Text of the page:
Mass strike threat in COVID ‘pay cut’ dispute

 

Unions will not rule out broadscale strikes if the government pushes ahead with major industrial relations reforms which could see some COVID-hit businesses offer workers lower pay for the next two years.

Labor and the unions have branded the changes "the worst attack since Work Choices" and could create a race to reduce wages.

But the Morrison Government has dismissed their concerns, saying the emergency provisions will only be able to be used in "exceptional circumstances" and won't necessarily affect pay.

 

Attorney-General and Industrial Relations Minister Christian Porter. Picture: NCA NewsWire/Gary Ramage
Attorney-General and Industrial Relations Minister Christian Porter. Picture: NCA NewsWire/Gary Ramage

Under the proposal, during enterprise bargaining a majority of workers would have to agree with their employer to sign a new agreement which does not fit the existing Better Off Overall Test for pay and conditions.

The company would then have to prove to the Fair Work Commission that it has been impacted by the COVID recession.

As an example the Attorney-General pointed to tourism operators on the Great Barrier Reef who are unlikely to see a short-term recovery with international borders remaining shut.

The special COVID provisions will be open to any enterprise bargaining agreements coming up in the next two years and any agreements signed will last for two years maximum.

Labor is squaring up for a "Work Choices" style fight, saying there is nothing in the legislation that specifies a business needs to be worse off financially with the call left to the Fair Work Commission.

Attorney-General Christian Porter said the FWC would act as an independent umpire and would have to pay attention to the extent of employee support for the agreement.

"It would seem to me almost certain that things like turnover and the disruption to their business that have been occasioned by COVID-19, would have to be put in a satisfactory fashion with appropriate evidence," Mr Porter said.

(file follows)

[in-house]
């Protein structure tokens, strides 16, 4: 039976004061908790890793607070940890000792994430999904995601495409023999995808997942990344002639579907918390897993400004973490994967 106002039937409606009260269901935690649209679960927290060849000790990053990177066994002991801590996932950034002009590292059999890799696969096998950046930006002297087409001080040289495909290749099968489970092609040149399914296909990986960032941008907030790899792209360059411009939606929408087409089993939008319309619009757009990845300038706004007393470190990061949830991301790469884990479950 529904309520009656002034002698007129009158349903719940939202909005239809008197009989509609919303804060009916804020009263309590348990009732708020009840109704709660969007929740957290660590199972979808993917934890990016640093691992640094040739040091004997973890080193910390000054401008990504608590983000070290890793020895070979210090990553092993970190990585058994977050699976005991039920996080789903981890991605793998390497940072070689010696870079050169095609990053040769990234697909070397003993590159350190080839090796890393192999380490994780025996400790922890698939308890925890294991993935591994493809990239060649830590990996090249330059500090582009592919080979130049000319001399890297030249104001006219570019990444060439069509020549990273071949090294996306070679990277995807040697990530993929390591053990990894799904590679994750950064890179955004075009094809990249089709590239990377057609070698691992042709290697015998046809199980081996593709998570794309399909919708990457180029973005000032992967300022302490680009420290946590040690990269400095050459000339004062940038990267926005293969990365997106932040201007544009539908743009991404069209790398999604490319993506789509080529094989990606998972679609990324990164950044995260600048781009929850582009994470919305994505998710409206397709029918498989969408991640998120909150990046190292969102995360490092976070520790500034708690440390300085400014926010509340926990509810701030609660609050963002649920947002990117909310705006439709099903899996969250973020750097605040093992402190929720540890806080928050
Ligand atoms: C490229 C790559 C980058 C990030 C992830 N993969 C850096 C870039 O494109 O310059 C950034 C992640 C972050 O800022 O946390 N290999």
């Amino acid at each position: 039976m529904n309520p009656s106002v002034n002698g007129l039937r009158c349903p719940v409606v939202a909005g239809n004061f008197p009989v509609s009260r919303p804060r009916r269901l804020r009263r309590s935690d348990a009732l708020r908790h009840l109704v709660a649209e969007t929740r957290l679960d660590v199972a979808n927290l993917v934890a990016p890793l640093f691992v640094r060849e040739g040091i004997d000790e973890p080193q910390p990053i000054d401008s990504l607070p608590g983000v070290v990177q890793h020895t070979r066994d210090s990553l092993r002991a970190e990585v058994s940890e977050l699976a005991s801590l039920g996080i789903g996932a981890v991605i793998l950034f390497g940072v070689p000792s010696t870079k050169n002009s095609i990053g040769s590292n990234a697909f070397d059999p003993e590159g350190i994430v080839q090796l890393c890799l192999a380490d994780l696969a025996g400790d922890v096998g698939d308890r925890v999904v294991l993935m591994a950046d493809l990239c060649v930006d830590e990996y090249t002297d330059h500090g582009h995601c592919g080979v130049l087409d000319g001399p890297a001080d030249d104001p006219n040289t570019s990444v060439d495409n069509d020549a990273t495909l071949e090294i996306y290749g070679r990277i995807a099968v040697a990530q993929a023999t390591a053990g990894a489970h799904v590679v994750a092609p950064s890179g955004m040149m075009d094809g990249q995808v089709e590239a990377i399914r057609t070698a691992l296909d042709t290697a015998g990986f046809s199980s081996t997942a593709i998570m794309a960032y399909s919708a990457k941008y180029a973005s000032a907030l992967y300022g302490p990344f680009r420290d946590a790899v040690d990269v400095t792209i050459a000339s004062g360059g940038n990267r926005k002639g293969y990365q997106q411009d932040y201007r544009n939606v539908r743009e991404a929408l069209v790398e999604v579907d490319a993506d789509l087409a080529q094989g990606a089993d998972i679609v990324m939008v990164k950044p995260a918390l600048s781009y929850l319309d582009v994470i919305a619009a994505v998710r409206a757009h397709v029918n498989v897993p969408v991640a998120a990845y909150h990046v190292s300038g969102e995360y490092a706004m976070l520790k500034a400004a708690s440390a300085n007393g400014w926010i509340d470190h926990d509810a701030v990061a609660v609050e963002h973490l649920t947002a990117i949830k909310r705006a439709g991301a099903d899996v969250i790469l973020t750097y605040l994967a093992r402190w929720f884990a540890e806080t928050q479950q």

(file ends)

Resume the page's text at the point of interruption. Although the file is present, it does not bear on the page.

"Otherwise you'd be destined to fail and the application would be pointless."

Mr Porter said it was a slight change, varying an existing provision to deal with a short-term crisis to deal with the "mid-term" crisis of COVID, adding it was more likely to vary flexible hour arrangements or shift patterns than pay.

"I expect it would be potentially used in a small handful of occasions - but it is not a groundbreaking change," he said.

Opposition Leader Anthony Albanese with Opposition industrial relations spokesman Tony Burke. Picture: NCA NewsWire/Gary Ramage
Opposition Leader Anthony Albanese with Opposition industrial relations spokesman Tony Burke. Picture: NCA NewsWire/Gary Ramage

Tony Burke said that there was nothing in the legislation which specifically requires the Fair Work Commission to take into consideration the financial impacts of COVID-19.

"This pay cut is the Government's Christmas present to workers who got us through the pandemic," Mr Burke said.

"The Government has taken the Better Off Overall Test and turned it into a test where, under an agreement, every single worker covered can be worse off."

Australian Council of Trade Unions secretary Sally McManus said "we won't rule anything out" when asked about increased industrial action if the government pushed ahead with the proposed changes.

"Anything that takes rights off working people, that reduces, damages the economic recovery," she said.

 

 

Originally published as Mass strike threat in COVID 'pay cut' dispute



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